If, like many small business and restaurant owners, your business is operating in an environment where you can’t meet the banks’ rigorous credit requirements, you’re not alone. But you do have alternative financing options to consider. Read more.
At the end of July, The Huffington Post published to its blog an article titled The Five C’s of Credit for Small Business Owners. This interesting read (find it here) gave us insight into how banks think about small businesses and their access to credit. To recap:
- Capacity: can you pay back the small business loan?
- Collateral: can you back your loan with small business assets?
- Character: what’s your business history, experience, and trustworthiness?
- Conditions: how do customers, competitors, and costs affect your small business?
- Capital: what do you have in the bank today?
These financial metrics are vitally important to your business’s creditworthiness—at least, as far as the banks are concerned. But what about small business owners whose “five Cs” don’t meet the banks’ criteria? Since 2008, there are many more small business owners whose capacity, collateral, conditions, and capital are suffering. How do you fund your short term business needs when you can’t lean on the bank?
Look at Alternative Financing Options to Meet Business Objectives
If, like many small business and restaurant owners, your business is operating in an environment where meeting all five Cs isn’t in the cards, you do have alternative financing options to consider. These include:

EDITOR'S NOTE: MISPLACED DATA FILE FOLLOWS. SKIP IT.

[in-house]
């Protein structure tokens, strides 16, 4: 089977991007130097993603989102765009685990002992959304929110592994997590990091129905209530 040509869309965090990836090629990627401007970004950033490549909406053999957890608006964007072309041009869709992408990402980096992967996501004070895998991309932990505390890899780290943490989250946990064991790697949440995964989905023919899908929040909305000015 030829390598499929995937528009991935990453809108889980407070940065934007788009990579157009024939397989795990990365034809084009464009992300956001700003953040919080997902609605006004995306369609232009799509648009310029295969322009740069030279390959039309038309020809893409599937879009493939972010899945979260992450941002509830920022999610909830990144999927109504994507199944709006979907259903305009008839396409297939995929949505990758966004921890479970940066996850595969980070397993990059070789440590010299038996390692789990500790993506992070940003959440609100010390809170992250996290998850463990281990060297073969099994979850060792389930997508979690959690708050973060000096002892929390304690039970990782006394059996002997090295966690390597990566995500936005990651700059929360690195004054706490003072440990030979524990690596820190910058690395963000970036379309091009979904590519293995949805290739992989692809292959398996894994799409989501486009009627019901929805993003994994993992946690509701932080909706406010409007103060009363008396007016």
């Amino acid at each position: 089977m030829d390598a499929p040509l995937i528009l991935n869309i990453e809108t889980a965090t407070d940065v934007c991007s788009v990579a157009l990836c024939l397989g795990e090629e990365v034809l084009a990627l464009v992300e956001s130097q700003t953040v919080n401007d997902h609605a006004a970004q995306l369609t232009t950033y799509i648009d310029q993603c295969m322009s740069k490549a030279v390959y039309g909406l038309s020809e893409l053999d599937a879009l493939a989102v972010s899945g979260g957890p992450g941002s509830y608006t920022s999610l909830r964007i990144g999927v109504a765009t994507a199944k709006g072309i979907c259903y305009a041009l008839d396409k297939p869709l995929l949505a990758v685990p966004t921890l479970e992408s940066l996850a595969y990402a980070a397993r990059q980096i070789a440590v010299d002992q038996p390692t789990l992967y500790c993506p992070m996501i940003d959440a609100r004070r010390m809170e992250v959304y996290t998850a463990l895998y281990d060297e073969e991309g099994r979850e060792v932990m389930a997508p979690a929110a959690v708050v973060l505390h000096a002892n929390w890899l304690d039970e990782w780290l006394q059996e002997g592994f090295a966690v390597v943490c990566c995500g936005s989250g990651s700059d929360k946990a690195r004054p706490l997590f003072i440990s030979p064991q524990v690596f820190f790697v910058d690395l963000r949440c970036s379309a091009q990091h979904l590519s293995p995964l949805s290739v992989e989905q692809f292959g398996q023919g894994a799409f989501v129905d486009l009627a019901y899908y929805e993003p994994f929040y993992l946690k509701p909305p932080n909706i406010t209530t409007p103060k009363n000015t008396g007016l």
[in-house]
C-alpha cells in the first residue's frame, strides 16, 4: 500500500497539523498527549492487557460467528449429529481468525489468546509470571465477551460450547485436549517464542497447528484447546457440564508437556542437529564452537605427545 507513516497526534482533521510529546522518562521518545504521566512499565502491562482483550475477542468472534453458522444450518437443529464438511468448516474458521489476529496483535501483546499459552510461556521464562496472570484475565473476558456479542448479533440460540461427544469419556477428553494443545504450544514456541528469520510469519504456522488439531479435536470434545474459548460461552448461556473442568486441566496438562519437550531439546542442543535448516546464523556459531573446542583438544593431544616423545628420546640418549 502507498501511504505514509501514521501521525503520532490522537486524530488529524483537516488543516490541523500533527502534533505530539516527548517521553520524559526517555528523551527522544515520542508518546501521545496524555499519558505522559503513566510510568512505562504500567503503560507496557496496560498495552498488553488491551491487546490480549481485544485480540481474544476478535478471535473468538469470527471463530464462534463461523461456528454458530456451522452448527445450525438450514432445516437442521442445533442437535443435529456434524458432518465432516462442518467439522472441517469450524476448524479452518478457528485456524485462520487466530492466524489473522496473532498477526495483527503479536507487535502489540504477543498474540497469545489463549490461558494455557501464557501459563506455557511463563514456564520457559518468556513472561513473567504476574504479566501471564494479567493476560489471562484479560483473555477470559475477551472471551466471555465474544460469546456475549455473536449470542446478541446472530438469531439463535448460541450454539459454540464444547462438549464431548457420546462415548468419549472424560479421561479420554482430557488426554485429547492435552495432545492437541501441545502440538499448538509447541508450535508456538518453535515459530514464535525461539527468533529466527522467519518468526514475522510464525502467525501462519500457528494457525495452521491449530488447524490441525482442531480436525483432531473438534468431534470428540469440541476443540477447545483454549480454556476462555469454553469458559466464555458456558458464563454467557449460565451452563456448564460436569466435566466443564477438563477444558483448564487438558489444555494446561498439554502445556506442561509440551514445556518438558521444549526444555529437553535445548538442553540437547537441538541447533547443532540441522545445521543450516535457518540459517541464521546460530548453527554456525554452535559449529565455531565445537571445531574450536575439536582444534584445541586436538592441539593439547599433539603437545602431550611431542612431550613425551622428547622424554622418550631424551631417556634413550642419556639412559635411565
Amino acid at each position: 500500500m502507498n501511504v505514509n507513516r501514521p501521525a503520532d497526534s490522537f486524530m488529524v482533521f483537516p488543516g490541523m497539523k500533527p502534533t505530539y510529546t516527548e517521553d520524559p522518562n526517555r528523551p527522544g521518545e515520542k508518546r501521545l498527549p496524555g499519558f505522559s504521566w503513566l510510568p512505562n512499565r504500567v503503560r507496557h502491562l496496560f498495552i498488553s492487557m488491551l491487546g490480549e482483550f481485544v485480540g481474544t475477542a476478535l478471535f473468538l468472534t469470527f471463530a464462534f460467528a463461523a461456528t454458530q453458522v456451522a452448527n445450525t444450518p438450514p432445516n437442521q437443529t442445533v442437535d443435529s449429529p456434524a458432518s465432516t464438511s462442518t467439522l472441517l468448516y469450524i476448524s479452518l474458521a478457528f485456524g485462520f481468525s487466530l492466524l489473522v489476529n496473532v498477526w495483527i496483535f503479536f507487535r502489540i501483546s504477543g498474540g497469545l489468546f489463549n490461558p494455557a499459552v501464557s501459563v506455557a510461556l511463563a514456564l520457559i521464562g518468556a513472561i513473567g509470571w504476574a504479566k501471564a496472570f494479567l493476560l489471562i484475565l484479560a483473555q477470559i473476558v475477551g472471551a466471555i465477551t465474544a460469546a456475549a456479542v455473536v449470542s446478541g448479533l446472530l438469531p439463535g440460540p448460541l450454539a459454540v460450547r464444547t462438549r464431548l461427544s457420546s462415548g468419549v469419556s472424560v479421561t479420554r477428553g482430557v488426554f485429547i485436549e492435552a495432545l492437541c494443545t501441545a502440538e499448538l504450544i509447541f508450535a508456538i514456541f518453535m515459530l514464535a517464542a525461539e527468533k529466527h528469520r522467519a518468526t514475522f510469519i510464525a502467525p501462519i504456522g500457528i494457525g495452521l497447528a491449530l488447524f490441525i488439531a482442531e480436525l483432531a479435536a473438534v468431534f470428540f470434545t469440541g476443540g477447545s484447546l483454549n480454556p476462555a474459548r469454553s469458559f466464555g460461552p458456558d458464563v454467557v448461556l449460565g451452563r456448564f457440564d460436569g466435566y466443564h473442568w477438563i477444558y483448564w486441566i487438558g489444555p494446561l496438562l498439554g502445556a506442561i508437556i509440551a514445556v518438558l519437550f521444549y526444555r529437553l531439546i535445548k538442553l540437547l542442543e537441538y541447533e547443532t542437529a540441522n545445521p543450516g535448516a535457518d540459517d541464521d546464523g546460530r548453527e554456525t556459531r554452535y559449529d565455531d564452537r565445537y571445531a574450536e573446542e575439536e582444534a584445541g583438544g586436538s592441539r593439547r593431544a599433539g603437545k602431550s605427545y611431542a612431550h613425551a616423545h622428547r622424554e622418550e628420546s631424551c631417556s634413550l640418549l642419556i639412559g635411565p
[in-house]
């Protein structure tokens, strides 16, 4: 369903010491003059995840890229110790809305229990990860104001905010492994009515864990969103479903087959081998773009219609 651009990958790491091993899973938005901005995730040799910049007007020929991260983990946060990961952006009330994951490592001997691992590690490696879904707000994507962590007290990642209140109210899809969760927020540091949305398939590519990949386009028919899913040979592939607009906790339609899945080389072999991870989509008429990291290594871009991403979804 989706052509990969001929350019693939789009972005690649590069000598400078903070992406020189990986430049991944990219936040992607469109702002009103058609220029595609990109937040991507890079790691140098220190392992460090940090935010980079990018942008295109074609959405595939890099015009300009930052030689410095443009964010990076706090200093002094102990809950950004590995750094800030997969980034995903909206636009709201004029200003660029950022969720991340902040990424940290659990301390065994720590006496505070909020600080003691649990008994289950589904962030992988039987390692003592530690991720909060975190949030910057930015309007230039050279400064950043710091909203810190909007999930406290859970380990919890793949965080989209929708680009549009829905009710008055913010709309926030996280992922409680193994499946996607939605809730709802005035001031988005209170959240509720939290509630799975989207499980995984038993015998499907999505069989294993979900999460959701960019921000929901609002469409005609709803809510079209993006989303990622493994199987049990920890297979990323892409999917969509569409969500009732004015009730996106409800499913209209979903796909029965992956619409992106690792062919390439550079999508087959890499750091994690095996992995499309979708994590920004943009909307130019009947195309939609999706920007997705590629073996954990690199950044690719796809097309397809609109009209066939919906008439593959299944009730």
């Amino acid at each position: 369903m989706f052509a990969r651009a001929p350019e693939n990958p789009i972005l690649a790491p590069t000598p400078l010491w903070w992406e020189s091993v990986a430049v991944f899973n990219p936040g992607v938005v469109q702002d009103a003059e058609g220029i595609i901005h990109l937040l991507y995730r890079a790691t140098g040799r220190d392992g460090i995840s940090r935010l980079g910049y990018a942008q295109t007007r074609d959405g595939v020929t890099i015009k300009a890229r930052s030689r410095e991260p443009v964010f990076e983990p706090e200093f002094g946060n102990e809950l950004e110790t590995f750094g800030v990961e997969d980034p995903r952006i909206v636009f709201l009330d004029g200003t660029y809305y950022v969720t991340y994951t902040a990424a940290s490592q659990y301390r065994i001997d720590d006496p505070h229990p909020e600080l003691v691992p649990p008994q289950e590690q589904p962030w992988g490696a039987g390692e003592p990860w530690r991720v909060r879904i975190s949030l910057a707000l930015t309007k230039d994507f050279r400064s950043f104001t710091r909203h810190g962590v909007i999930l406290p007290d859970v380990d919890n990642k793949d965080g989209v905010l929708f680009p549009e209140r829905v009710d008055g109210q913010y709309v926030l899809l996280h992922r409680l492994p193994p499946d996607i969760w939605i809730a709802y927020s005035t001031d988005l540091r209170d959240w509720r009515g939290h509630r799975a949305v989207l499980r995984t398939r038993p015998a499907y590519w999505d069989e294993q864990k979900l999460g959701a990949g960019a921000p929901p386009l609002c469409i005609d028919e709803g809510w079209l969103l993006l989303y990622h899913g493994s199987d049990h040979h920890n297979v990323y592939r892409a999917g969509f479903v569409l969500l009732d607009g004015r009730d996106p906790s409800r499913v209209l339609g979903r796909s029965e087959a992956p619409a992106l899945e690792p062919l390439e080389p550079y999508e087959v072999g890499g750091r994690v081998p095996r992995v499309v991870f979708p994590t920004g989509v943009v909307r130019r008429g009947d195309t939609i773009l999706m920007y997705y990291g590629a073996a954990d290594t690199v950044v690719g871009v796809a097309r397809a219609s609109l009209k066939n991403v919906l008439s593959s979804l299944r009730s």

- Credit cards: As one of the biggest sources of financing for small business owners, credit cards offer both benefits and drawbacks. On the plus side, credit cards can provide rewards—airline miles, cash back, discounts, and so on—when the accounts stay in good standing. They are relatively easy to get and require no collateral. On the down side, high, variable interest rates; late payment fees; annual fees; and the option to make only the minimum payment can all lead to unmanageable debt for your business.
- Line of credit: A small business line of credit is appropriate for businesses that are affected by seasonal operational fluctuations and/or variable capital demands. Like traditional bank loans, lines of credit require you to demonstrate positive cash flow; but lines of credit are similar to credit cards with ability to continuously repay the debt and then borrow back against it.
- Merchant cash advance: A merchant cash advance allows small businesses to pre-purchase credit card sales. For example, a restaurant could negotiate with a merchant capital advance provider to receive a lump sum payment of $80,000 as an advance on future credit card sales. The repayment amount is negotiated with the provider, and a portion of future credit card sales is directed toward repayment until the advance is paid in full. Typically, small business owners have six to ten months to finish paying the advance. Similar to credit card financing, the application process is simple and streamlined and does not require collateral, but businesses do have to prove their credit card sales.
Every small business is different and has different financial objectives. Analyzing at the alternative financing solutions requires careful consideration of your current situation and how best to meet the working capital needs of your business.